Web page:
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Sunday, December 04, 2022 | 5:30 PM

Daniil Trifonov, piano

The Zarelda Fambrough Memorial Concert

Location: Shriver Hall

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Grammy-winning Daniil Trifonov, Musical America’s 2019 Artist of the Year, is celebrated by The New York Times as “incandescent.” He is “without question the most astounding pianist of our age” (The Times, London). The remarkable musician returns to Shriver Hall Concert Series for a recital featuring some of the most virtuosic pieces in the repertoire. “He is, no other word, a phenomenon” (The Guardian).

“His white-hot-virtuosity is tempered by coolheaded thinking and lyrical sensitivity” —The New York Times

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Daniil Trifonov

Grammy Award-winning pianist Daniil Trifonov (dan-EEL TREE-fon-ov)—Musical America’s 2019 Artist of the Year—has established a reputation as a solo artist, champion of the concerto repertoire, chamber and vocal collaborator, and composer. Combining consummate technique with rare sensitivity and depth, his performances are a perpetual source of wonder to audiences and critics alike. With Transcendental, the Liszt collection that marked his third title as an exclusive Deutsche Grammophon artist, he won the Grammy Award for Best Instrumental Solo Album of 2018. As The Times of London notes, he is “without question the most astounding pianist of our age.”

In the 2021-22 season, Trifonov released Bach: The Art of Life on Deutsche Grammophon and embarked on recital tours of the U.S. and Europe, where his program was inspired by the album. He performed Brahms’ First Piano Concerto with both the Dallas Symphony under Fabio Luisi and Philharmonia Zurich under Gianandrea Noseda, as well as playing Mozart’s Ninth “Jeunehomme” Concerto on a European tour with Antonio Pappano and Rome’s Orchestra dell’Accademia Nazionale di Santa Cecilia. Trifonov also performed all five of Beethoven’s Piano Concertos in various combinations with eight different orchestras, including the New York Philharmonic, Munich Philharmonic and Toronto Symphony. Finally, he gave the world premiere performances of Mason Bates’ new Piano Concerto, composed for him during the pandemic, with ensembles including the co-commissioning Philadelphia Orchestra and San Francisco Symphony.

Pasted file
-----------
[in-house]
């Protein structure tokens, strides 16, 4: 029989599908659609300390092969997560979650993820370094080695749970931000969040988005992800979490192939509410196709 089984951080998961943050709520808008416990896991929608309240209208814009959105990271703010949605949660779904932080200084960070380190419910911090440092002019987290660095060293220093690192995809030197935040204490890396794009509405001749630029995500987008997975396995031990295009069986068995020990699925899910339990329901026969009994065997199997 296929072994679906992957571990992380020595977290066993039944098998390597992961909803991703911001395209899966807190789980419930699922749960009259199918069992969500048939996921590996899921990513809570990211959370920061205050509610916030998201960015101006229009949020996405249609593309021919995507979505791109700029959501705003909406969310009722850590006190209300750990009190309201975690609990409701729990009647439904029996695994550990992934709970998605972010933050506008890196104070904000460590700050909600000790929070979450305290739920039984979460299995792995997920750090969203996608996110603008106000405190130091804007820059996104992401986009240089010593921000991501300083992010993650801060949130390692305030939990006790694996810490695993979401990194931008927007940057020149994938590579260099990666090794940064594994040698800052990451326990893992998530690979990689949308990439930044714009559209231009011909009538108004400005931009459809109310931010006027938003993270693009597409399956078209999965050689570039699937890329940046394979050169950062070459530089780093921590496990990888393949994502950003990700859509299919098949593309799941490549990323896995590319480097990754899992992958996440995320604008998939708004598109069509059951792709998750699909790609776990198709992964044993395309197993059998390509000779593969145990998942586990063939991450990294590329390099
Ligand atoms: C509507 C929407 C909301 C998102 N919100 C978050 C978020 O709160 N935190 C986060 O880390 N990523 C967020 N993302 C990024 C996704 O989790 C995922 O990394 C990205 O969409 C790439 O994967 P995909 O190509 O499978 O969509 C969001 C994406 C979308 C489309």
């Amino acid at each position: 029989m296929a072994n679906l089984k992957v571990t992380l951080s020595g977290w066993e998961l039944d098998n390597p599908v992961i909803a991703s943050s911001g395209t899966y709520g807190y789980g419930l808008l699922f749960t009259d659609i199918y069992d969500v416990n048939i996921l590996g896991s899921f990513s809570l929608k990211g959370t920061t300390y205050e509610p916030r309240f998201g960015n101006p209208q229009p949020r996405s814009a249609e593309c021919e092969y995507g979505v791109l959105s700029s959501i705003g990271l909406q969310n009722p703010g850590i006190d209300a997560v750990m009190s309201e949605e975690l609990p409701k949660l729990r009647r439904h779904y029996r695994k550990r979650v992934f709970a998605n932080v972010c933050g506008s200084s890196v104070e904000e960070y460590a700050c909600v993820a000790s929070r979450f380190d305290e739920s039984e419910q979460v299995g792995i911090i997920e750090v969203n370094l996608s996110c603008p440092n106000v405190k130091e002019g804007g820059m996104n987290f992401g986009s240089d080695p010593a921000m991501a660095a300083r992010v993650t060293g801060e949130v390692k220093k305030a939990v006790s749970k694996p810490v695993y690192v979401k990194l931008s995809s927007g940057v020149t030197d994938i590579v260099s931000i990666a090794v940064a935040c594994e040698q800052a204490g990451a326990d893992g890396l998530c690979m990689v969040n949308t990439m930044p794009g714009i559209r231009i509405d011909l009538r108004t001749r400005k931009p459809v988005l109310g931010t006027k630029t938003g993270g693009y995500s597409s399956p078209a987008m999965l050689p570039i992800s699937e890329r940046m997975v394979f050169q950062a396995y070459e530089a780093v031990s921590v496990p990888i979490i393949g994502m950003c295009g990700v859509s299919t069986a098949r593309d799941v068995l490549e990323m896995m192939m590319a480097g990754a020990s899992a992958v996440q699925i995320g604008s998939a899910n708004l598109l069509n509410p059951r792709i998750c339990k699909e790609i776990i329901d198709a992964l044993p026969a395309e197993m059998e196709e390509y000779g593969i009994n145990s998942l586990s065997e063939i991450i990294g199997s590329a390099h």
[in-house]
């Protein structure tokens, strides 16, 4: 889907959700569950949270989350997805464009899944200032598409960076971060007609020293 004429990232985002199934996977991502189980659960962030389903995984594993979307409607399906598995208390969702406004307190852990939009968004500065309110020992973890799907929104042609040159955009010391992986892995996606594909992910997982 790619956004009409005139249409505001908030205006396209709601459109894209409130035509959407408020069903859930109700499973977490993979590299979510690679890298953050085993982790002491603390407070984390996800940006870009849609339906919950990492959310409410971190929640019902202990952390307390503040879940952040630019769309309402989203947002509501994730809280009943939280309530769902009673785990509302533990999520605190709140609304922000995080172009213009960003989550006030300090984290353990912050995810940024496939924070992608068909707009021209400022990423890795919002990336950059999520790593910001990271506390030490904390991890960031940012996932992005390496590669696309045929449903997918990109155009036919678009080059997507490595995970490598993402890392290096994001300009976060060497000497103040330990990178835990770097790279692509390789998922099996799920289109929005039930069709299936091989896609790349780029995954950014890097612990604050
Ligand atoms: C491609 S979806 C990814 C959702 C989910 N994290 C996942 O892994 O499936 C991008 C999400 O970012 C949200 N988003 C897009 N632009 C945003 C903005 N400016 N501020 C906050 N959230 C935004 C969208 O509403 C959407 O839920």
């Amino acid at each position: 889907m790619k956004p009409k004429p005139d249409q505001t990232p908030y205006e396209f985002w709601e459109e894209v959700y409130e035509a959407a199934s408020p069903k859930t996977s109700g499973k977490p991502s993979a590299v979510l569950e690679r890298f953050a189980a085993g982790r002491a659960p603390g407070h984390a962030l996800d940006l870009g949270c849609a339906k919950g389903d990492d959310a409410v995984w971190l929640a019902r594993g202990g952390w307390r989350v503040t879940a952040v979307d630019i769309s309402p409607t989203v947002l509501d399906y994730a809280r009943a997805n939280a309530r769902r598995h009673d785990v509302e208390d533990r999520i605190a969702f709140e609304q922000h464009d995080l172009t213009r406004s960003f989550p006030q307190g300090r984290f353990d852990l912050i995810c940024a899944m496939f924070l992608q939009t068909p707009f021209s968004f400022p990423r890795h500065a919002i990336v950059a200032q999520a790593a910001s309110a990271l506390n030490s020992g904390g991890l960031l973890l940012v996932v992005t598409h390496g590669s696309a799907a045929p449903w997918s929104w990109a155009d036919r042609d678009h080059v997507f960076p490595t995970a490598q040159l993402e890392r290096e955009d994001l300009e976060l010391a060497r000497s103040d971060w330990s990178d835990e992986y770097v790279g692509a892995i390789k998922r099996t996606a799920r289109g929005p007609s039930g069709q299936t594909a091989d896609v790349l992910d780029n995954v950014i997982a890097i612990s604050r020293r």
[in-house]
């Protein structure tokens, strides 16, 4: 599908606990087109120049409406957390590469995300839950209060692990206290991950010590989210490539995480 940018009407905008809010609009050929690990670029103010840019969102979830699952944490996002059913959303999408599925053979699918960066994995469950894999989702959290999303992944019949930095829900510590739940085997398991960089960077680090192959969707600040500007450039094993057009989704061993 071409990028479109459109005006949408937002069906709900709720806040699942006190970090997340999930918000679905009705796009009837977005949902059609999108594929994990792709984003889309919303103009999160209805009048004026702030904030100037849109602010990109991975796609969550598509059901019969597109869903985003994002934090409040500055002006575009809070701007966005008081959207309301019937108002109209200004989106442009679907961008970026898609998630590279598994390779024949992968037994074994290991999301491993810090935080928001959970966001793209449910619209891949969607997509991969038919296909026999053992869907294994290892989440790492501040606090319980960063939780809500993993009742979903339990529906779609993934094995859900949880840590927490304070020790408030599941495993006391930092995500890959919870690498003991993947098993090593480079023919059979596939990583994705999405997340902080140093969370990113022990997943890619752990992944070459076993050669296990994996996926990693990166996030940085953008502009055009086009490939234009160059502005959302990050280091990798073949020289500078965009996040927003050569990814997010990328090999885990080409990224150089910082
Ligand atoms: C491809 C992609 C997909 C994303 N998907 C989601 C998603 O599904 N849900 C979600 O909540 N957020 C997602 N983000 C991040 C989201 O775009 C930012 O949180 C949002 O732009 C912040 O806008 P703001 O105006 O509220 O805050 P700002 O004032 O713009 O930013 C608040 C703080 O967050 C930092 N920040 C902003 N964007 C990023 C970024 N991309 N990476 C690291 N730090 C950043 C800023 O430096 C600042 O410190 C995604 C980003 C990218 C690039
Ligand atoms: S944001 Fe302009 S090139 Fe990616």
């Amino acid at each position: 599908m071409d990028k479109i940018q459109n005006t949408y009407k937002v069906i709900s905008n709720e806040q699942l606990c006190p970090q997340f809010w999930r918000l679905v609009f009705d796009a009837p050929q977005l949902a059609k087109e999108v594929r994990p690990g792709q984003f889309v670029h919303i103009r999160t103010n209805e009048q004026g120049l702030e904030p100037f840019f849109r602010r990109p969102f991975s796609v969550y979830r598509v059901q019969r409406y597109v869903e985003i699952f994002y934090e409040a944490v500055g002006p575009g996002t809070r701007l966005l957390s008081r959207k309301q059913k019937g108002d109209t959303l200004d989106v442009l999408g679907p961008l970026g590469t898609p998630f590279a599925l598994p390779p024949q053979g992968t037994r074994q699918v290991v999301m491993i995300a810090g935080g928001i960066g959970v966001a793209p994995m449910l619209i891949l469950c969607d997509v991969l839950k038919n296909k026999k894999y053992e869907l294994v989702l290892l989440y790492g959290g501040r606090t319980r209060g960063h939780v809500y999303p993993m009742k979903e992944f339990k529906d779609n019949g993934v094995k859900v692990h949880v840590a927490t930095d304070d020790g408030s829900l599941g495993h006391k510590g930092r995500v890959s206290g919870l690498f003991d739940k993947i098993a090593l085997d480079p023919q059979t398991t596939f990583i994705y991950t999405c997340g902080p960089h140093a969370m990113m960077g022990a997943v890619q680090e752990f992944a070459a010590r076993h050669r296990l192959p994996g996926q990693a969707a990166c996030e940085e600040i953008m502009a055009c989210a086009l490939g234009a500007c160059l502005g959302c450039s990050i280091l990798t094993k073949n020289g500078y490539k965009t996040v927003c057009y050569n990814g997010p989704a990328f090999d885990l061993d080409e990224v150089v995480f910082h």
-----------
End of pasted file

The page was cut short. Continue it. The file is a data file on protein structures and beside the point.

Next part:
In recent seasons Trifonov served as Artist-in-Residence of the New York Philharmonic—a residency that included the New York premiere of his own Piano Quintet—and curated and performed a seven-concert, season-long Carnegie Hall “Perspectives” series, crowned by a performance of his own Piano Concerto. He has played solo recitals around the world since his Carnegie Hall debut in 2012-13, and his Deutsche Grammophon discography includes a live recording of his Carnegie recital debut; Chopin Evocations; Silver Age, for which he received Opus Klassik’s 2021 Instrumentalist of the Year/Piano award; and three volumes of Rachmaninoff works with the Philadelphia Orchestra and Yannick Nézet-Séguin, of which one received a 2021 Grammy nomination and another won BBC Music’s 2019 Concerto Recording of the Year. In 2016 he was named Gramophone’s Artist of the Year and in 2021 he was made a “Chevalier de l’Ordre des Arts et des Lettres” by the French government.

During the 2010-11 season, Trifonov won medals at three of the music world’s most prestigious competitions: Third Prize in Warsaw’s Chopin Competition, First Prize in Tel Aviv’s Rubinstein Competition, and both First Prize and Grand Prix in Moscow’s Tchaikovsky Competition. He began his musical training at the age of five, attended Moscow’s Gnessin School of Music, and continued his piano studies with Sergei Babayan at the Cleveland Institute of Music.

His website is daniiltrifonov.com.

“Without question the most astounding pianist of our age” —The Times, London

Pyotr Ilych Tchaikovsky (1840-1893)

Children's Album, Op. 39

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Robert Schumann (1810-1856)

Fantasie in C major, Op. 17

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Wolfgang Amadeus Mozart (1756-1791)

Fantasia in C minor, K. 475

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Maurice Ravel (1875-1937)

Gaspard de la nuit

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Alexander Scriabin (1872-1915)

Sonata No. 5, Op. 53

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Program Subject to Change Without Notice